Texas Abortion Policy: To Choose or not to Choose?
Abortion has been a contentious debate for over a hundred years. One side of this debate is often rooted in patriarchal perceptions, misguided religious views, and right-wing partisan politics. The other side is grounded in a discussion of freedom, women’s right to choose, and decreasing government intervention. This debate arises every national election cycle and at various levels of government. Overall, this issue is never-ending despite the landmark decision by the U.S. Supreme Court in 1973 in Roe v. Wade. Today, increasingly restrictive abortion laws are being passed and signed into law at the state level as we have seen in the recent abortion ban in Texas. This approach prevailed for a hundred years until the decision in Roe v. Wade.
When examining abortion laws and practices there needs to be a discussion of the American Medical Association (AMA), an association of mostly male doctors which was established in 1847. The AMA, whose members believed only doctors should decide when abortions could be performed legally, scrutinized and sought to phase out reproductive health services offered by midwives and nurses (Planned Parenthood, 2022). By 1880, all U.S. states had implemented laws to restrict abortion and the only exception was to save a woman whose life was in danger (Planned Parenthood, 2022). However, a problem with this was the doctors and legislators were men, creating problems for the inclusion of women’s views and concerns.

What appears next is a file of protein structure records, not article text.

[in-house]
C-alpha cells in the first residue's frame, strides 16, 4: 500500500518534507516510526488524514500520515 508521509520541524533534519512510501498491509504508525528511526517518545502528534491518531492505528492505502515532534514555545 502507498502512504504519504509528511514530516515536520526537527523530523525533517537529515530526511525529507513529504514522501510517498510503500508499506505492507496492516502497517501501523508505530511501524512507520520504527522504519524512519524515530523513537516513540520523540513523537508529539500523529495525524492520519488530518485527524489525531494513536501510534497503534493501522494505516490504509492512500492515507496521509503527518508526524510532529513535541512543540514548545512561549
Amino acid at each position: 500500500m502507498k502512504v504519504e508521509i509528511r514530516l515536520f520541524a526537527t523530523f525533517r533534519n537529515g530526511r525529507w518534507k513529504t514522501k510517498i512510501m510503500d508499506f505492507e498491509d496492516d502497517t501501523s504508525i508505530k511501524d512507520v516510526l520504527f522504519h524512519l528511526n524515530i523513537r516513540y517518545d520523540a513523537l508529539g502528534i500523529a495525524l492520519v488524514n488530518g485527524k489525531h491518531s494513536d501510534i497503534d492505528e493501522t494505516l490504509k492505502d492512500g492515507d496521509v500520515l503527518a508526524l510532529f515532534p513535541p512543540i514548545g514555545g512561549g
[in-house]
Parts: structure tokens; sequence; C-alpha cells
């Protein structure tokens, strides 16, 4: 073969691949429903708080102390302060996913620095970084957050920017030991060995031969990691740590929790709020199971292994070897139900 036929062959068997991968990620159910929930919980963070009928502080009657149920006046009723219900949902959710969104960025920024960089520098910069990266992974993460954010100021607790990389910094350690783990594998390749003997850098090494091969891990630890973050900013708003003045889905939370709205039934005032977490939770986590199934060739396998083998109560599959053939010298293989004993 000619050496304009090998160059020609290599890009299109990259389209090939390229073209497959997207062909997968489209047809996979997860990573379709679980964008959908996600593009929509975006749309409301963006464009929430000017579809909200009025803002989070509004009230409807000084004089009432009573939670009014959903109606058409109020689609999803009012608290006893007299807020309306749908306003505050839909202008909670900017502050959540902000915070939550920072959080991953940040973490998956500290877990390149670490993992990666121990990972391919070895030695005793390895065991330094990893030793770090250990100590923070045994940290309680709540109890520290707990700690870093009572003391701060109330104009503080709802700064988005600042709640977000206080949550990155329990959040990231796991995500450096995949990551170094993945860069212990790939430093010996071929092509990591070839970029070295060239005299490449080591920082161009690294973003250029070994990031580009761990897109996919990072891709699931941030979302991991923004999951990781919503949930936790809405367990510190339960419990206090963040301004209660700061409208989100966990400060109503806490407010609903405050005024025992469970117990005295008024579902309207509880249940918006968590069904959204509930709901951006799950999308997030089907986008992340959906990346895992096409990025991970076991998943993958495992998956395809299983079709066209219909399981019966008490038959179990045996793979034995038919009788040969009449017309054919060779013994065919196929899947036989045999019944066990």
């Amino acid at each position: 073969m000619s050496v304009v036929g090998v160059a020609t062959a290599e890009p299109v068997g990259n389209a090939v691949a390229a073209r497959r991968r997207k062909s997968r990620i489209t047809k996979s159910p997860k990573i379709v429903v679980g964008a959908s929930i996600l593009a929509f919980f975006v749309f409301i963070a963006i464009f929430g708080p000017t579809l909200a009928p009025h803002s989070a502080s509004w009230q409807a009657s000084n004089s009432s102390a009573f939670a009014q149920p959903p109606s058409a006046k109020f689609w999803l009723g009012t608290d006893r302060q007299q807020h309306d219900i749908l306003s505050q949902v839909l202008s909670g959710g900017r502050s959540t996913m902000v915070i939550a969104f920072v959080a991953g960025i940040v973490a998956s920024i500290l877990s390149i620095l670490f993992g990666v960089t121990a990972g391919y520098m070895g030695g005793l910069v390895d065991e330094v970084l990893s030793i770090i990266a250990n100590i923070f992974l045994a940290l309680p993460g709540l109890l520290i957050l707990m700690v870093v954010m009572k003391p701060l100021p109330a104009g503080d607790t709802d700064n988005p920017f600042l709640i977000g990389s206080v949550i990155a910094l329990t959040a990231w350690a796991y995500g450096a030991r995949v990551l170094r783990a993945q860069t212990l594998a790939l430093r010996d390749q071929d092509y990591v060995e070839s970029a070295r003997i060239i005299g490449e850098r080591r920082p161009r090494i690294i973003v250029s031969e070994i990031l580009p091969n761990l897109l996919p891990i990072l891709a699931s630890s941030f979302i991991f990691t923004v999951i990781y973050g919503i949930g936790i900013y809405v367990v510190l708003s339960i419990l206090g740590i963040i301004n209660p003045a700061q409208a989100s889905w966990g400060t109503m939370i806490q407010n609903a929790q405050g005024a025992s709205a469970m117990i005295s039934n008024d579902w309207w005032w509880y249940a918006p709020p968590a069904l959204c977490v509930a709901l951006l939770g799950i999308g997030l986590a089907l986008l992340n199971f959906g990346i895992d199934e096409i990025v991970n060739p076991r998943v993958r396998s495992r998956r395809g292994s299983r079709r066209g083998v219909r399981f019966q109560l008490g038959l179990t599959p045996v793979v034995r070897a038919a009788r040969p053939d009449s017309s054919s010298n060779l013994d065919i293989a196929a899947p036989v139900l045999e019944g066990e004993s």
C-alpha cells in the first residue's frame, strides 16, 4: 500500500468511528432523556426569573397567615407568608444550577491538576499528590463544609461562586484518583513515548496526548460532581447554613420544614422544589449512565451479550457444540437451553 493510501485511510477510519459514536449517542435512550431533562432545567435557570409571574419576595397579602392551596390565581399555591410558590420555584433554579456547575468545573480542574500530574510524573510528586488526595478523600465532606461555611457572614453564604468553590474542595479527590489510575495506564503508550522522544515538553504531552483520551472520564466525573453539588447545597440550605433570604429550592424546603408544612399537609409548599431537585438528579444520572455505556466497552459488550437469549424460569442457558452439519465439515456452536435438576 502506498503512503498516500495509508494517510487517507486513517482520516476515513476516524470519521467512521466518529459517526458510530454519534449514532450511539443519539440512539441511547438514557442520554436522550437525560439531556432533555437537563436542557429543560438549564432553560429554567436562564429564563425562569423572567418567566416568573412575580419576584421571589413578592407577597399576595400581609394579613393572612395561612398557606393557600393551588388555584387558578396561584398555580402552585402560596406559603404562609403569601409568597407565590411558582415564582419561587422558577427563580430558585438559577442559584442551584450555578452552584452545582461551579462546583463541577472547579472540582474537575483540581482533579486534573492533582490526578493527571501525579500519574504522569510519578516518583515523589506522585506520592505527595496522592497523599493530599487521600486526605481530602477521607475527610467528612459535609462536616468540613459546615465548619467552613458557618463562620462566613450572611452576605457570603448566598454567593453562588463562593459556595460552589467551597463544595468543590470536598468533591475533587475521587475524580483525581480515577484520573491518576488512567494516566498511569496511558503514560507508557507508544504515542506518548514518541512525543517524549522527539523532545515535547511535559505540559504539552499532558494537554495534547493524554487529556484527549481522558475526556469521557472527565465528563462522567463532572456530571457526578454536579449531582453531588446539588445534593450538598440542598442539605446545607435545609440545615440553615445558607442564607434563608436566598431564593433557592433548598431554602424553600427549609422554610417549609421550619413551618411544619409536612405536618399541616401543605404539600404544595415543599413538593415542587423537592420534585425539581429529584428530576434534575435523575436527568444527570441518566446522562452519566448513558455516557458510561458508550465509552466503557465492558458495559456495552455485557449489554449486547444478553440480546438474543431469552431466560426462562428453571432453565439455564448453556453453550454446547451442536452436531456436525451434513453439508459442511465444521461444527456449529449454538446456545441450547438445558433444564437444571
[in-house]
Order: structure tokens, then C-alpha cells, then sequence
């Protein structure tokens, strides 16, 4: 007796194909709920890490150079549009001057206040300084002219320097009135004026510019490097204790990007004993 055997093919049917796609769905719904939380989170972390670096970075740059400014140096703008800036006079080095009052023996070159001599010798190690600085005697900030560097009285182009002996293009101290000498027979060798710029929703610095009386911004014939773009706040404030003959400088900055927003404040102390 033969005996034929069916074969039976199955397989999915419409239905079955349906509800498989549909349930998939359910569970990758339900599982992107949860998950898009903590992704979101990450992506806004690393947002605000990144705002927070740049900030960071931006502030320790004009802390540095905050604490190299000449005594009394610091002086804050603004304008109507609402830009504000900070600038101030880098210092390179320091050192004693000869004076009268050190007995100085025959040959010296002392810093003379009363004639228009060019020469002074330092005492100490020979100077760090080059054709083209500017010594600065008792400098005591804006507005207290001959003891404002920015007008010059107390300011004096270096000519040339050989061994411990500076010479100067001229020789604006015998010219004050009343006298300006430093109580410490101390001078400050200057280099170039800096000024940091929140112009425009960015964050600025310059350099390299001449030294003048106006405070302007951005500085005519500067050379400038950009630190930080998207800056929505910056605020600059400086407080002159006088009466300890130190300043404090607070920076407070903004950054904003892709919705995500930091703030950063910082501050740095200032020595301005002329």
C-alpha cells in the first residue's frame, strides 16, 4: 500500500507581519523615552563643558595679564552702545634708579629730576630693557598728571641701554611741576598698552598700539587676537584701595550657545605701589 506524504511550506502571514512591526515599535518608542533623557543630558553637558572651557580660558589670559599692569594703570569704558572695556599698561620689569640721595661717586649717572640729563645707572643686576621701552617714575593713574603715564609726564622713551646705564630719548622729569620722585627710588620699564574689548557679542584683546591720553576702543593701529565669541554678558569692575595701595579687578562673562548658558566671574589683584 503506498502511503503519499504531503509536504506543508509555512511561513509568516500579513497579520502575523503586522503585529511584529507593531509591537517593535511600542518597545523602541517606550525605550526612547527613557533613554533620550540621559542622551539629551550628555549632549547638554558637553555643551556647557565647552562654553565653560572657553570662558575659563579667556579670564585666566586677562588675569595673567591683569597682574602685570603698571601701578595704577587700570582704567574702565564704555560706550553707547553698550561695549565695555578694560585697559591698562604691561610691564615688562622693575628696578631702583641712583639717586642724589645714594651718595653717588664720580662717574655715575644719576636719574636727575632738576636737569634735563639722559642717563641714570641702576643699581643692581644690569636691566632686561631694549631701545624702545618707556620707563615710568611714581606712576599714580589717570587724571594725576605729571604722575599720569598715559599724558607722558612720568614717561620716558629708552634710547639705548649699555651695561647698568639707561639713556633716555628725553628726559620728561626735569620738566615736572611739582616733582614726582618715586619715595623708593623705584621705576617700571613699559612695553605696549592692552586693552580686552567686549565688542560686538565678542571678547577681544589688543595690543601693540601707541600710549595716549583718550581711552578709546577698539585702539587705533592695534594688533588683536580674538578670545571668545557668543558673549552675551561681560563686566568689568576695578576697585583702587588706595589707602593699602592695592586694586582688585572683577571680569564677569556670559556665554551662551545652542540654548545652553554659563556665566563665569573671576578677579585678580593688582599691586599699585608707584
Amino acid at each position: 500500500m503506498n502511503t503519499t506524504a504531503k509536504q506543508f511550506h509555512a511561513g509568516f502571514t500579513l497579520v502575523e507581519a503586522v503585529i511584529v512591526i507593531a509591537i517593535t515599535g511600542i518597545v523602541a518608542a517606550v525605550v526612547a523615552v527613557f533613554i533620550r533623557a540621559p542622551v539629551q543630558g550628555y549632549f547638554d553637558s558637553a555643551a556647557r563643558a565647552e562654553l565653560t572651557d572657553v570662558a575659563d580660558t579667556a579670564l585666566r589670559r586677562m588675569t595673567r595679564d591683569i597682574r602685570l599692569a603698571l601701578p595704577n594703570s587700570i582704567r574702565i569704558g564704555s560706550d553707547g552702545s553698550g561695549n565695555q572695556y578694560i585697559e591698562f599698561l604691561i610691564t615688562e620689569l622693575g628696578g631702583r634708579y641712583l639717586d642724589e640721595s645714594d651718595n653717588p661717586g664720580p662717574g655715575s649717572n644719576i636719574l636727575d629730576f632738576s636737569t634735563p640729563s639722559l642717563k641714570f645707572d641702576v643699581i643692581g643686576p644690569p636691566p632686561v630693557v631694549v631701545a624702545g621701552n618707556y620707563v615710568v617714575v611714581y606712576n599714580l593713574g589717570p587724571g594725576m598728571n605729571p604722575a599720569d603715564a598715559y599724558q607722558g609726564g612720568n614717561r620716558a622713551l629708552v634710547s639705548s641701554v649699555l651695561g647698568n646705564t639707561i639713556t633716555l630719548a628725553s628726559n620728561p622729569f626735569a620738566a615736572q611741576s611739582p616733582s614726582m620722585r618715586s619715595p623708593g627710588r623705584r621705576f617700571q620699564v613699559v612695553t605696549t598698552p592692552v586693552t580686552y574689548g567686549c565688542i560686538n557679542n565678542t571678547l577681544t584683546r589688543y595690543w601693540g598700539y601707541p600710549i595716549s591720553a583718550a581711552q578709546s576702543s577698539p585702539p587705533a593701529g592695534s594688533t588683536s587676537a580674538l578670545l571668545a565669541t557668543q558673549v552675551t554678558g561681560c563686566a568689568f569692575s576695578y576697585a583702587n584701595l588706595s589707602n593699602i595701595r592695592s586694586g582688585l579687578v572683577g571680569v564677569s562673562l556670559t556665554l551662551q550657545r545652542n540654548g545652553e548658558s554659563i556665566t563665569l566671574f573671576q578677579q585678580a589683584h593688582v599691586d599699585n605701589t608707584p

In 1910, abortion was not only restricted but was illegal. Some would argue that these restrictions were rooted in racism and nationalistic views. During 1910 there was an increase in immigration, which led upper-class White males to find ways to assure upper-class White women would have more children and thereby increase the number of Whites in America. In the 1930s, abortions were conducted underground and as expected there was an increase in the number of deaths by women undergoing these procedures, with illegal abortions continuing to occur (Planned Parenthood, 2022). In 1955, Planned Parenthood Federation of America organized the first conference seeking to legalize abortion in this country and allow doctors to provide these services. In 1964, abortion law reform activists organized the Association for the Study of Abortion (ASA).
As the fight for legal abortions continued more women sought abortions for birth defects as doctors who performed abortions faced criminal charges. One important instance was the case of the San Francisco Nine in 1966, when nine doctors faced charges for performing abortions on women who had been exposed to Rubella, a disease that can cause birth defects (Planned Parenthood, 2022). In the following year, states began to pass abortion reforms laws, with Colorado, in April 1967, being the first state to liberalize access to abortion, permitting abortion in the case of rape, incest, or other specified conditions. Three months later, Governor Ronald Reagan signed the California Therapeutic Abortion Law, and in April 1970, New York became the first state to offer abortions on demand.
In 1973, the U.S. Supreme Court declared state criminal abortion laws unconstitutional in Roe v. Wade which spurred an anti-abortion movement. In Roe v. Wade the Court found that state laws like that in Texas which criminalized abortion “without regard to pregnancy stage and without recognition of the other interests involved, is violative of the Due Process Clause of the Fourteenth Amendment” (p. 164). In short, by law women and their physicians in all 50 states can decide if they want to terminate a pregnancy as specified.